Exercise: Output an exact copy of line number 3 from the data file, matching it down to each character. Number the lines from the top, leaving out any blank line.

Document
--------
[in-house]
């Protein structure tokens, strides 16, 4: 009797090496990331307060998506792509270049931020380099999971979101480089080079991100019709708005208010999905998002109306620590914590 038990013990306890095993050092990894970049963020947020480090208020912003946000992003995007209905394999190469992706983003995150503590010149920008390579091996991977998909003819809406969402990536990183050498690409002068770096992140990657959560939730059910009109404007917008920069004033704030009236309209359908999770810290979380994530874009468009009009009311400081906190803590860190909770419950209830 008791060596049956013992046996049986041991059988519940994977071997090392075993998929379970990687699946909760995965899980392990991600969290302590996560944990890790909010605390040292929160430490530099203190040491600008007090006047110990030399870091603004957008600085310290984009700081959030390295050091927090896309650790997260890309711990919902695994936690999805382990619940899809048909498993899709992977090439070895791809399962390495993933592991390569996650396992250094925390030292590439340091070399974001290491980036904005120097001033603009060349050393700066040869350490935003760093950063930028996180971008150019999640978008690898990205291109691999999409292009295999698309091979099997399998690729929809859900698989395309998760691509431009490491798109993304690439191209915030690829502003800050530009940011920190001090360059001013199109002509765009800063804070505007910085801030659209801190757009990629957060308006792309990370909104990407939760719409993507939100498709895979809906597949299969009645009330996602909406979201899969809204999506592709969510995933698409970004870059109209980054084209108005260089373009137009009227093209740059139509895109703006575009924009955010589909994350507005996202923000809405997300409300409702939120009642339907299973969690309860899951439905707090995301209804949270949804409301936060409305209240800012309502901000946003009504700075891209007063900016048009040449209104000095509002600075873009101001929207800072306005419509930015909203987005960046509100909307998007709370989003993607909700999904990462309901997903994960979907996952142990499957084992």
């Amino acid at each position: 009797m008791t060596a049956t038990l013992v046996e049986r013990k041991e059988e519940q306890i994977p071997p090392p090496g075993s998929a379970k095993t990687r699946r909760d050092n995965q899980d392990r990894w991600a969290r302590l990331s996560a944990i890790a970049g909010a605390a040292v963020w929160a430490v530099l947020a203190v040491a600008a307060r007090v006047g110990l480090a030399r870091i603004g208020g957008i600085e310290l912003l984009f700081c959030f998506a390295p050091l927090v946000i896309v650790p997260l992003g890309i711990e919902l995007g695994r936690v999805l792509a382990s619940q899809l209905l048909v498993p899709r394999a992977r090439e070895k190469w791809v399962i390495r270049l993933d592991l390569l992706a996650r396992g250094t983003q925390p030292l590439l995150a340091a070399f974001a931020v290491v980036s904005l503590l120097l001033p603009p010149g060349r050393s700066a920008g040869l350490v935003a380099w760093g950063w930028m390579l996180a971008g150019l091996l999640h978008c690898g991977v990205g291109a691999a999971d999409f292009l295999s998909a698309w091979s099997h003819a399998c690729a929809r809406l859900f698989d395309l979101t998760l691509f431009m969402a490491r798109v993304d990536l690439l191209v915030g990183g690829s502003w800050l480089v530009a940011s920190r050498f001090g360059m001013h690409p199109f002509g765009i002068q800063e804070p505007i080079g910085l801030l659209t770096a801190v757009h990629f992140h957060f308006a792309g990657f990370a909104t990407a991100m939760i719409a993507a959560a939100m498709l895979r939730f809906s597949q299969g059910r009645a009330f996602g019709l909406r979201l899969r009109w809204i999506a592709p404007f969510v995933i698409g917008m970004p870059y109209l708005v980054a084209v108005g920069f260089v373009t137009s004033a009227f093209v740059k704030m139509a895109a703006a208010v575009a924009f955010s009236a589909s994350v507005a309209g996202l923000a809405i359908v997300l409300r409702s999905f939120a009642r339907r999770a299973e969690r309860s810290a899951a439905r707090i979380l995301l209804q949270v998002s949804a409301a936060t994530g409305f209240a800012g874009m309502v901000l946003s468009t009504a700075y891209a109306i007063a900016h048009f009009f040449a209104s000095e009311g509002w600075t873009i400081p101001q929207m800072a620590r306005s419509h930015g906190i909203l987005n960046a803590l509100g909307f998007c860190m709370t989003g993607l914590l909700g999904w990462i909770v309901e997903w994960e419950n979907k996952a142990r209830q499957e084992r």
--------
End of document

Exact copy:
């Amino acid at each position: 009797m008791t060596a049956t038990l013992v046996e049986r013990k041991e059988e519940q306890i994977p071997p090392p090496g075993s998929a379970k095993t990687r699946r909760d050092n995965q899980d392990r990894w991600a969290r302590l990331s996560a944990i890790a970049g909010a605390a040292v963020w929160a430490v530099l947020a203190v040491a600008a307060r007090v006047g110990l480090a030399r870091i603004g208020g957008i600085e310290l912003l984009f700081c959030f998506a390295p050091l927090v946000i896309v650790p997260l992003g890309i711990e919902l995007g695994r936690v999805l792509a382990s619940q899809l209905l048909v498993p899709r394999a992977r090439e070895k190469w791809v399962i390495r270049l993933d592991l390569l992706a996650r396992g250094t983003q925390p030292l590439l995150a340091a070399f974001a931020v290491v980036s904005l503590l120097l001033p603009p010149g060349r050393s700066a920008g040869l350490v935003a380099w760093g950063w930028m390579l996180a971008g150019l091996l999640h978008c690898g991977v990205g291109a691999a999971d999409f292009l295999s998909a698309w091979s099997h003819a399998c690729a929809r809406l859900f698989d395309l979101t998760l691509f431009m969402a490491r798109v993304d990536l690439l191209v915030g990183g690829s502003w800050l480089v530009a940011s920190r050498f001090g360059m001013h690409p199109f002509g765009i002068q800063e804070p505007i080079g910085l801030l659209t770096a801190v757009h990629f992140h957060f308006a792309g990657f990370a909104t990407a991100m939760i719409a993507a959560a939100m498709l895979r939730f809906s597949q299969g059910r009645a009330f996602g019709l909406r979201l899969r009109w809204i999506a592709p404007f969510v995933i698409g917008m970004p870059y109209l708005v980054a084209v108005g920069f260089v373009t137009s004033a009227f093209v740059k704030m139509a895109a703006a208010v575009a924009f955010s009236a589909s994350v507005a309209g996202l923000a809405i359908v997300l409300r409702s999905f939120a009642r339907r999770a299973e969690r309860s810290a899951a439905r707090i979380l995301l209804q949270v998002s949804a409301a936060t994530g409305f209240a800012g874009m309502v901000l946003s468009t009504a700075y891209a109306i007063a900016h048009f009009f040449a209104s000095e009311g509002w600075t873009i400081p101001q929207m800072a620590r306005s419509h930015g906190i909203l987005n960046a803590l509100g909307f998007c860190m709370t989003g993607l914590l909700g999904w990462i909770v309901e997903w994960e419950n979907k996952a142990r209830q499957e084992r």